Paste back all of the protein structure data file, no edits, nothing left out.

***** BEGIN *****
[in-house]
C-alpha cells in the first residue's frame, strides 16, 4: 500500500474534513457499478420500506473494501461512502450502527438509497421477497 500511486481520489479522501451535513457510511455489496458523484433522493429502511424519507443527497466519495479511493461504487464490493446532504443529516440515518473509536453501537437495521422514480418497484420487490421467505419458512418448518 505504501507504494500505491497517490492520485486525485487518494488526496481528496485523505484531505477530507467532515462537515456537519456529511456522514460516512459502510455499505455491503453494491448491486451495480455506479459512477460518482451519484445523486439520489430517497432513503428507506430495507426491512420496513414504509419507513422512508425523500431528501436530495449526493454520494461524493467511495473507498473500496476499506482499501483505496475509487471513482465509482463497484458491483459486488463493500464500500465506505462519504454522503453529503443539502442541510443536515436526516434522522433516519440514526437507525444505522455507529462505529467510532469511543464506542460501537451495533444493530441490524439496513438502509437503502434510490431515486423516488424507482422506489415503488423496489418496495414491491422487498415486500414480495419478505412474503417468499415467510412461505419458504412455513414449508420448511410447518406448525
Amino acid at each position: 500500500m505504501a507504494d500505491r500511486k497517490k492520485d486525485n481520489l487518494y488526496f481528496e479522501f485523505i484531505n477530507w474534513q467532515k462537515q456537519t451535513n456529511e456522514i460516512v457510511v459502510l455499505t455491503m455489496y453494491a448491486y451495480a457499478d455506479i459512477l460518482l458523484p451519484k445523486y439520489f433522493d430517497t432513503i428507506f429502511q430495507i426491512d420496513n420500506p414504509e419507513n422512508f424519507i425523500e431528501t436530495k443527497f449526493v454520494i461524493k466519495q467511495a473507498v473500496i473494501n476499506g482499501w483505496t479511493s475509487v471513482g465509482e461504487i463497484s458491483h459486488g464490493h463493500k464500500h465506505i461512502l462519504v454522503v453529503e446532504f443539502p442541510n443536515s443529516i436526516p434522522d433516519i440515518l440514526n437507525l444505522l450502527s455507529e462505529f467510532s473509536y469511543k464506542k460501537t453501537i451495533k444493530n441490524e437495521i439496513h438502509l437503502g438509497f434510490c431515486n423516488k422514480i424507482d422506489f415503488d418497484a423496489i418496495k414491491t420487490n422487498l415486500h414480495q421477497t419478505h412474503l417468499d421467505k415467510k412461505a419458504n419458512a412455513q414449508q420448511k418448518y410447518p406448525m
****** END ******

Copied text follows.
[in-house]
C-alpha cells in the first residue's frame, strides 16, 4: 500500500474534513457499478420500506473494501461512502450502527438509497421477497 500511486481520489479522501451535513457510511455489496458523484433522493429502511424519507443527497466519495479511493461504487464490493446532504443529516440515518473509536453501537437495521422514480418497484420487490421467505419458512418448518 505504501507504494500505491497517490492520485486525485487518494488526496481528496485523505484531505477530507467532515462537515456537519456529511456522514460516512459502510455499505455491503453494491448491486451495480455506479459512477460518482451519484445523486439520489430517497432513503428507506430495507426491512420496513414504509419507513422512508425523500431528501436530495449526493454520494461524493467511495473507498473500496476499506482499501483505496475509487471513482465509482463497484458491483459486488463493500464500500465506505462519504454522503453529503443539502442541510443536515436526516434522522433516519440514526437507525444505522455507529462505529467510532469511543464506542460501537451495533444493530441490524439496513438502509437503502434510490431515486423516488424507482422506489415503488423496489418496495414491491422487498415486500414480495419478505412474503417468499415467510412461505419458504412455513414449508420448511410447518406448525
Amino acid at each position: 500500500m505504501a507504494d500505491r500511486k497517490k492520485d486525485n481520489l487518494y488526496f481528496e479522501f485523505i484531505n477530507w474534513q467532515k462537515q456537519t451535513n456529511e456522514i460516512v457510511v459502510l455499505t455491503m455489496y453494491a448491486y451495480a457499478d455506479i459512477l460518482l458523484p451519484k445523486y439520489f433522493d430517497t432513503i428507506f429502511q430495507i426491512d420496513n420500506p414504509e419507513n422512508f424519507i425523500e431528501t436530495k443527497f449526493v454520494i461524493k466519495q467511495a473507498v473500496i473494501n476499506g482499501w483505496t479511493s475509487v471513482g465509482e461504487i463497484s458491483h459486488g464490493h463493500k464500500h465506505i461512502l462519504v454522503v453529503e446532504f443539502p442541510n443536515s443529516i436526516p434522522d433516519i440515518l440514526n437507525l444505522l450502527s455507529e462505529f467510532s473509536y469511543k464506542k460501537t453501537i451495533k444493530n441490524e437495521i439496513h438502509l437503502g438509497f434510490c431515486n423516488k422514480i424507482d422506489f415503488d418497484a423496489i418496495k414491491t420487490n422487498l415486500h414480495q421477497t419478505h412474503l417468499d421467505k415467510k412461505a419458504n419458512a412455513q414449508q420448511k418448518y410447518p406448525m